Detmer returned to the University of Kansas after his tour of duty to complete a year of independent study. He subsequently initiated his studies in hospital administration at the University of Minnesota in Minneapolis. For the second year of this curriculum he was accepted at The Johns Hopkins Hospital as an administrative resident. He remained on the staff as an administrative assistant to three senior officers, including the president. For his final five years he held administrative responsibility for medical and surgical private and semiprivate inpatient services. During the time at Hopkins he found his interests shifting from administration to health policy. In 1965 he joined the staff of the American Hospital Association (AHA) in Chicago, IL. While there his focus was on hospital based community health services, ie, long-term care, home health care, physical rehabilitation care, community mental health services, and the emergence of community colleges into the education and training of technical personnel traditionally trained in hospital-based schools. He was also the AHA liaison with the NIH Regional Medical Programs that promoted new and expanded services for heart, cancer, and stroke care.
In 1971 Detmer was recruited by AMA to administer a newly awarded contract for the initiation of a program of accreditation for physician assistant education programs. Detmer was given a month to have the accreditation process up and running. He modeled the evaluation process on those used to evaluate postgraduate residency programs. Sponsor organizations of the PA accreditation review committee recommended clinical educators and practitioners as on-site evaluators. All existing programs filed applications for accreditation within the first year, were site visited, reviewed, and became accredited by AMA’s Council on Medical Education.
Initially members of the accreditation review committee were skeptical of including PA graduates and PA educators in the on-site reviews. After a couple of years, the review committee appointed three PAs to the committee. Each served for two or more years. Their involvement made it apparent that the review process would be enhanced with PAs a part of the accreditation review process. This led to the AAPA becoming a review committee sponsor somewhat later.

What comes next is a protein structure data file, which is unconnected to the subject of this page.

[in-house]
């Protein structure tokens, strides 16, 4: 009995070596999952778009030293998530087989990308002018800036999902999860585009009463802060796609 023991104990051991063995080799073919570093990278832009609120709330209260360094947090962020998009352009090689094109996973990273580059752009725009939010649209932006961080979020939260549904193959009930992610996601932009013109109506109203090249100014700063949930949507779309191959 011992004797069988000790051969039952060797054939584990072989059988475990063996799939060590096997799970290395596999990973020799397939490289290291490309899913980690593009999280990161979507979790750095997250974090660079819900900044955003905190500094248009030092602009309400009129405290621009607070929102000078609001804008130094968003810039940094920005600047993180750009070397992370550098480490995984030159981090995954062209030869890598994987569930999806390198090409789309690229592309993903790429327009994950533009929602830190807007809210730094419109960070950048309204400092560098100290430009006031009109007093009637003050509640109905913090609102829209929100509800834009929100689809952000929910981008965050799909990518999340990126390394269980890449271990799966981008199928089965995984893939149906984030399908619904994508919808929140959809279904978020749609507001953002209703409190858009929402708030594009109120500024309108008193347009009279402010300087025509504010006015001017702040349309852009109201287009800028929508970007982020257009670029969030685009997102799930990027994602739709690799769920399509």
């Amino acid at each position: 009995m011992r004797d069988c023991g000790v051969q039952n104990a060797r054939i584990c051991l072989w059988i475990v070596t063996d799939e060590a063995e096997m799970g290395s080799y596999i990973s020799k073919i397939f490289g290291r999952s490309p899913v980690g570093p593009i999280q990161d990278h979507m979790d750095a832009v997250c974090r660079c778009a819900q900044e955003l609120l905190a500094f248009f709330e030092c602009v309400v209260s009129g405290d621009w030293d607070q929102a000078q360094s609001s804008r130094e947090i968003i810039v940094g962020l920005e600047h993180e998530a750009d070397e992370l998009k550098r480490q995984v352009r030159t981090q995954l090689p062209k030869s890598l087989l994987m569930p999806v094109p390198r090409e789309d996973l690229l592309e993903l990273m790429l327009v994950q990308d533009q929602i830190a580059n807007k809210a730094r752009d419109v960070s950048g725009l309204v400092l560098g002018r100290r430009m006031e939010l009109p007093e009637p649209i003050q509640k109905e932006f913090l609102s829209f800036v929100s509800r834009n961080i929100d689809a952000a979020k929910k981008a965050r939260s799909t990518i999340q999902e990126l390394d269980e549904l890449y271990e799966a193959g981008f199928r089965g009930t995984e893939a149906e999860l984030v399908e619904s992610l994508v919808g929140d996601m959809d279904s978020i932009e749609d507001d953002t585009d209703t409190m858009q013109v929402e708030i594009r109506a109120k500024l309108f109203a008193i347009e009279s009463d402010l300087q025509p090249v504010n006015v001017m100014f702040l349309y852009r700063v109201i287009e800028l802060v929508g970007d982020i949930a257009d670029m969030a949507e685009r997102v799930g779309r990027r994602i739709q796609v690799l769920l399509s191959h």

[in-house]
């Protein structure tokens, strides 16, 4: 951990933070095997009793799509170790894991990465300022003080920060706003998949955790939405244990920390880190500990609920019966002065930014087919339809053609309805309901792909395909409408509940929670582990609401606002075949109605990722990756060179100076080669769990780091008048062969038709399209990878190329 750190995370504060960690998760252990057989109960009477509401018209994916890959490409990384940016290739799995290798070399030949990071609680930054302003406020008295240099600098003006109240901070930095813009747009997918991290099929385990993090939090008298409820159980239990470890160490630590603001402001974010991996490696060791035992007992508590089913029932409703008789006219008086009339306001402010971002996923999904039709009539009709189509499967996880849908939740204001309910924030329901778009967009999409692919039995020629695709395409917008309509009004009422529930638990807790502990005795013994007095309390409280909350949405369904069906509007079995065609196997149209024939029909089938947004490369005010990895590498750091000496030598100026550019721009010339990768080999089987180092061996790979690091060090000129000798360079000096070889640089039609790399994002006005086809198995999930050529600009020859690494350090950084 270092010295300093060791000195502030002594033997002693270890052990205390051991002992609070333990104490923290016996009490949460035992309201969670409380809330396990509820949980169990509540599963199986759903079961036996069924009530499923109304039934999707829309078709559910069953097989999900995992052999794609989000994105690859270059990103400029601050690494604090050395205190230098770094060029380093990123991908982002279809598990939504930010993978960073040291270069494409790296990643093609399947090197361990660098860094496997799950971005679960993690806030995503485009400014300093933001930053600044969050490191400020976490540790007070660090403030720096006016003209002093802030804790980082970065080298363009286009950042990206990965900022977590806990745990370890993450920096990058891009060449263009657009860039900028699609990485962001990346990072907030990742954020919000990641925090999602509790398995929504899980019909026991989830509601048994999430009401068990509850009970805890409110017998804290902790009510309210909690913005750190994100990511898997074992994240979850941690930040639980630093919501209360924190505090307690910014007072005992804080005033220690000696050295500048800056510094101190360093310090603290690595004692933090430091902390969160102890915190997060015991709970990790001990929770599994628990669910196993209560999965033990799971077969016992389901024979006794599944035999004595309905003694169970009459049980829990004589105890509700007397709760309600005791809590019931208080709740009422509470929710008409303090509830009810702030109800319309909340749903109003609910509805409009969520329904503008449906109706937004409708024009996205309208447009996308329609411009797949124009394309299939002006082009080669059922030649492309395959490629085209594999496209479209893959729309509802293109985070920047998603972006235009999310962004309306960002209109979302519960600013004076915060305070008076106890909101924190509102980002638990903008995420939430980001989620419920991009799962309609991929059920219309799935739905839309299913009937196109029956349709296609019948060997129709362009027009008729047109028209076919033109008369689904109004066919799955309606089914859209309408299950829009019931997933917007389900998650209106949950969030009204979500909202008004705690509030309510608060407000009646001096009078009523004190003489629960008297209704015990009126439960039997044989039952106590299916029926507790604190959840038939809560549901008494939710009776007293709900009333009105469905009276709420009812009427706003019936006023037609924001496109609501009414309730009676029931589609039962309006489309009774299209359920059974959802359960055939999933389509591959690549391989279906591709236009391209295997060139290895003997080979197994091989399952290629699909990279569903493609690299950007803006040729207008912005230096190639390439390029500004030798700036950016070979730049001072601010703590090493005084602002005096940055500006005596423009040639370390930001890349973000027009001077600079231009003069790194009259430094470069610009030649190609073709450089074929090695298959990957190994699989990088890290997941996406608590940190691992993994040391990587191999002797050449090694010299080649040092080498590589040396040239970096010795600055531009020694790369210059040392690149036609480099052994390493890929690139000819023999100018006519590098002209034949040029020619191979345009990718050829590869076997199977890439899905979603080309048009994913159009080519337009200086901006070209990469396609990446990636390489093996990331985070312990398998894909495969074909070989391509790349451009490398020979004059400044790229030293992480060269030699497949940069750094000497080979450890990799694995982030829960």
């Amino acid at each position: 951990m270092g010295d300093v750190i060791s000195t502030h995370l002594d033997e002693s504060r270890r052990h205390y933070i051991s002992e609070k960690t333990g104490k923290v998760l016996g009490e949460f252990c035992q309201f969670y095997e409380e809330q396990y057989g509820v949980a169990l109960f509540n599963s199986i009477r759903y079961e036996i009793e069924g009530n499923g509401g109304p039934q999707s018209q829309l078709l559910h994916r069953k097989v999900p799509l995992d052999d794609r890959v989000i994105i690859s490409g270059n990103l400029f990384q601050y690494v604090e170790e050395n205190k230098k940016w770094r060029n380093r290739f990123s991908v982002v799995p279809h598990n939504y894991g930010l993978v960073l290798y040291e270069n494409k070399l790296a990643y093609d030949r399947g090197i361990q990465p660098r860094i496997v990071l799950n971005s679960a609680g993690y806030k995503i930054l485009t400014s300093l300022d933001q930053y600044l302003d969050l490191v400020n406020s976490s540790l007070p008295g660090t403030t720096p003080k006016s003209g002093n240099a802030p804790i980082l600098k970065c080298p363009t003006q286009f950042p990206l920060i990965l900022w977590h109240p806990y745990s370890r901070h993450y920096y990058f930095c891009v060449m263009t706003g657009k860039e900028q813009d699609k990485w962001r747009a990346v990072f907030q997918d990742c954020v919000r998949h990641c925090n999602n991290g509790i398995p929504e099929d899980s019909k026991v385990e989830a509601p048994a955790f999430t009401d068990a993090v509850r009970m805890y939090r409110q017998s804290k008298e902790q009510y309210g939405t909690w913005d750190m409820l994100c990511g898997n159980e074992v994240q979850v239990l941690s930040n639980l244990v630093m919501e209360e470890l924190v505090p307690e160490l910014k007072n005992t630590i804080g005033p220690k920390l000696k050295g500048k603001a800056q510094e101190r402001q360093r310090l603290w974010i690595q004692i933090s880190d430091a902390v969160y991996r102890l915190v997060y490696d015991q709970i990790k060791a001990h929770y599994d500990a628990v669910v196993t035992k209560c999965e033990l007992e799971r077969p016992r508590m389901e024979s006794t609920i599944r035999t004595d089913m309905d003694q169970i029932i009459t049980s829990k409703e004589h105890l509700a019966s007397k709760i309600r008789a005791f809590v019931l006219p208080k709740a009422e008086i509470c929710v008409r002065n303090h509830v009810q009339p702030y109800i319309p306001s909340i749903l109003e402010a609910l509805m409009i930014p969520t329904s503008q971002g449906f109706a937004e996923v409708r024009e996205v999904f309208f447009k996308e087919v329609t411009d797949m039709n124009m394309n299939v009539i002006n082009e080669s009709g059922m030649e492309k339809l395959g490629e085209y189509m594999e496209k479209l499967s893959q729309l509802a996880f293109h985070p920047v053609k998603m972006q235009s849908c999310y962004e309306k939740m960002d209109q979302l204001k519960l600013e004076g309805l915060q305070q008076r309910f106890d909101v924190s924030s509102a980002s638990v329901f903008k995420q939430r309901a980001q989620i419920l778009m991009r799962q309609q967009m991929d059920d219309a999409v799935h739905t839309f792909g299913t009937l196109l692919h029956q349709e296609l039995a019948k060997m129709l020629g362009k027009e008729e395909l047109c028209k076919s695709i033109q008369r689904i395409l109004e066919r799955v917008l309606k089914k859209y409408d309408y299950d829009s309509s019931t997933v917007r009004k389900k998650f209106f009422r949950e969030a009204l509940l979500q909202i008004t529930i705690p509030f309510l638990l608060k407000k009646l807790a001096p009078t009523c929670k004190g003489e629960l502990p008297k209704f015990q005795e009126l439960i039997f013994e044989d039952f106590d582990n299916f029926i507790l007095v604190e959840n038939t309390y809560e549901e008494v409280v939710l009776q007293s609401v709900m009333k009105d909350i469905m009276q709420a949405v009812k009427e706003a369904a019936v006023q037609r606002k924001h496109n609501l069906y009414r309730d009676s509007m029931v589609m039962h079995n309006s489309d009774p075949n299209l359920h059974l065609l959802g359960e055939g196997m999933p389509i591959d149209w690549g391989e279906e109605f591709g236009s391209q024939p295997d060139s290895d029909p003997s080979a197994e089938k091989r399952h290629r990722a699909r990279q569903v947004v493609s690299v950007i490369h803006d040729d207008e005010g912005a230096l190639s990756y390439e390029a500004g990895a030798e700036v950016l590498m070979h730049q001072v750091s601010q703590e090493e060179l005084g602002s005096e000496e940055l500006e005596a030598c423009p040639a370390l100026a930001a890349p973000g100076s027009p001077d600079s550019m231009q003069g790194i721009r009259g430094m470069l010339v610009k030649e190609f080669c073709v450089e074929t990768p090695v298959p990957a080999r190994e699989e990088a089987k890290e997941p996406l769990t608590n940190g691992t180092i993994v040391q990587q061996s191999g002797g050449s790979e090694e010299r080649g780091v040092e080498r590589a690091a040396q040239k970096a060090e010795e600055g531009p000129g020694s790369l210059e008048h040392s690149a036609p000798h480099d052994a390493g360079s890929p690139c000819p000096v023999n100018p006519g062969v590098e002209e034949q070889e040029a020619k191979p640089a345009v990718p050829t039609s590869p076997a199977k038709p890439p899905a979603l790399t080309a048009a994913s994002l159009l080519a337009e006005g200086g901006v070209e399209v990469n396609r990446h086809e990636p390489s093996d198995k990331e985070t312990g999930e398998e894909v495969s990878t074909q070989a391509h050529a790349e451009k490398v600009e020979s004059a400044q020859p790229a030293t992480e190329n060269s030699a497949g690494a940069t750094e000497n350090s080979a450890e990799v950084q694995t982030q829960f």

When AMA decided to end its involvement in the accreditation of non-physician education, Detmer facilitated the establishment of an independent accreditation organization for the allied health professions to replace the AMA’s CAHEA. Once the organization was formed and incorporated, Detmer left the AMA and became the first Executive Director of the Commission on Accreditation of Allied Health Education Programs (CAAHEP) in 1994. He held this position until his retirement at the close of 1998.
Over the years Detmer received a number of honors and awards for his pioneer effort and contributions to the PA profession from the American Academy of Physician Assistants and the Physician Assistant Education Association (formerly APAP). He continues to live in Chicago’s north shore (Wilmette and Evanston) and enjoys its many attractions.
Acknowledgments: This biographical Sketch was prepared by Reginald Carter with the assistance of Mr. Detmer and submitted to the Society on January 26, 2008. The first photograph is courtesy of Mr. Detmer and the second photograph is courtesy of the Duke University Medical Center Archives and the Society for the Preservation of Physician Assistant History.